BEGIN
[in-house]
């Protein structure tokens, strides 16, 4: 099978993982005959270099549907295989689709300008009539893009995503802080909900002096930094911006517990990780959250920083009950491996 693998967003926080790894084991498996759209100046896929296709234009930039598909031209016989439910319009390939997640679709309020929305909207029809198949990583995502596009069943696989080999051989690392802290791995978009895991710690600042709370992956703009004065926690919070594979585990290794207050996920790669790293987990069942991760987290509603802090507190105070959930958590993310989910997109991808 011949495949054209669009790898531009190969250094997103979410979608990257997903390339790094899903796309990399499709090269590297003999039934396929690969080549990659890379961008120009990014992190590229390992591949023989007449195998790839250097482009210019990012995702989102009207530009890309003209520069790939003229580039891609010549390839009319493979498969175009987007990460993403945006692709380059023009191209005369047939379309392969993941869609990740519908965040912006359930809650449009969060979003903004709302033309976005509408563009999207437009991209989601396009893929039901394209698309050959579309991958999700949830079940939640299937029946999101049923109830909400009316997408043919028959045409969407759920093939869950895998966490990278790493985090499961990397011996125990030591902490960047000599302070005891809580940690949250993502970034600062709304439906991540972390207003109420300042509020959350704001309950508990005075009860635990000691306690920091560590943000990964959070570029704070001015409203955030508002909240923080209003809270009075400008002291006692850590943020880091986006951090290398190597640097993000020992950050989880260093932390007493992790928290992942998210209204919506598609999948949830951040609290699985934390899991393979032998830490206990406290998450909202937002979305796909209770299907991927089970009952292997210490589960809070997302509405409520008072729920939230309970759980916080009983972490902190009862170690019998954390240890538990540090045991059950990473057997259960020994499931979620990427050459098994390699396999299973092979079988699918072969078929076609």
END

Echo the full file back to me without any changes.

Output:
[in-house]
């Protein structure tokens, strides 16, 4: 099978993982005959270099549907295989689709300008009539893009995503802080909900002096930094911006517990990780959250920083009950491996 693998967003926080790894084991498996759209100046896929296709234009930039598909031209016989439910319009390939997640679709309020929305909207029809198949990583995502596009069943696989080999051989690392802290791995978009895991710690600042709370992956703009004065926690919070594979585990290794207050996920790669790293987990069942991760987290509603802090507190105070959930958590993310989910997109991808 011949495949054209669009790898531009190969250094997103979410979608990257997903390339790094899903796309990399499709090269590297003999039934396929690969080549990659890379961008120009990014992190590229390992591949023989007449195998790839250097482009210019990012995702989102009207530009890309003209520069790939003229580039891609010549390839009319493979498969175009987007990460993403945006692709380059023009191209005369047939379309392969993941869609990740519908965040912006359930809650449009969060979003903004709302033309976005509408563009999207437009991209989601396009893929039901394209698309050959579309991958999700949830079940939640299937029946999101049923109830909400009316997408043919028959045409969407759920093939869950895998966490990278790493985090499961990397011996125990030591902490960047000599302070005891809580940690949250993502970034600062709304439906991540972390207003109420300042509020959350704001309950508990005075009860635990000691306690920091560590943000990964959070570029704070001015409203955030508002909240923080209003809270009075400008002291006692850590943020880091986006951090290398190597640097993000020992950050989880260093932390007493992790928290992942998210209204919506598609999948949830951040609290699985934390899991393979032998830490206990406290998450909202937002979305796909209770299907991927089970009952292997210490589960809070997302509405409520008072729920939230309970759980916080009983972490902190009862170690019998954390240890538990540090045991059950990473057997259960020994499931979620990427050459098994390699396999299973092979079988699918072969078929076609």